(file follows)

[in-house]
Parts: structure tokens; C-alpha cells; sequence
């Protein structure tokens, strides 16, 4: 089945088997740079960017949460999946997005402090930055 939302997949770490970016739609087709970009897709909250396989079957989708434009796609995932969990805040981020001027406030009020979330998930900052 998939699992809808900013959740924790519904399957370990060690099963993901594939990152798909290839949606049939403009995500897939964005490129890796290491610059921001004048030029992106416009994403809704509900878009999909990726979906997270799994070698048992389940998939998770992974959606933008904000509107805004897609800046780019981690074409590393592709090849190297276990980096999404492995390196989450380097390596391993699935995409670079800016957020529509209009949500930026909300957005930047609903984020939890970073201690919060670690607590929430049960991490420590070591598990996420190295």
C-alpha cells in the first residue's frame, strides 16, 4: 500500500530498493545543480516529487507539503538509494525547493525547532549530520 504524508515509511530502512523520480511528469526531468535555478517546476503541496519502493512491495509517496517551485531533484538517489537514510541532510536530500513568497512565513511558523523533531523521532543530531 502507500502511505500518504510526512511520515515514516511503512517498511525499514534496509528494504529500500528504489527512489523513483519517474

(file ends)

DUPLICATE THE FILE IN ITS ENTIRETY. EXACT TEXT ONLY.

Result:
[in-house]
Parts: structure tokens; C-alpha cells; sequence
């Protein structure tokens, strides 16, 4: 089945088997740079960017949460999946997005402090930055 939302997949770490970016739609087709970009897709909250396989079957989708434009796609995932969990805040981020001027406030009020979330998930900052 998939699992809808900013959740924790519904399957370990060690099963993901594939990152798909290839949606049939403009995500897939964005490129890796290491610059921001004048030029992106416009994403809704509900878009999909990726979906997270799994070698048992389940998939998770992974959606933008904000509107805004897609800046780019981690074409590393592709090849190297276990980096999404492995390196989450380097390596391993699935995409670079800016957020529509209009949500930026909300957005930047609903984020939890970073201690919060670690607590929430049960991490420590070591598990996420190295």
C-alpha cells in the first residue's frame, strides 16, 4: 500500500530498493545543480516529487507539503538509494525547493525547532549530520 504524508515509511530502512523520480511528469526531468535555478517546476503541496519502493512491495509517496517551485531533484538517489537514510541532510536530500513568497512565513511558523523533531523521532543530531 502507500502511505500518504510526512511520515515514516511503512517498511525499514534496509528494504529500500528504489527512489523513483519517474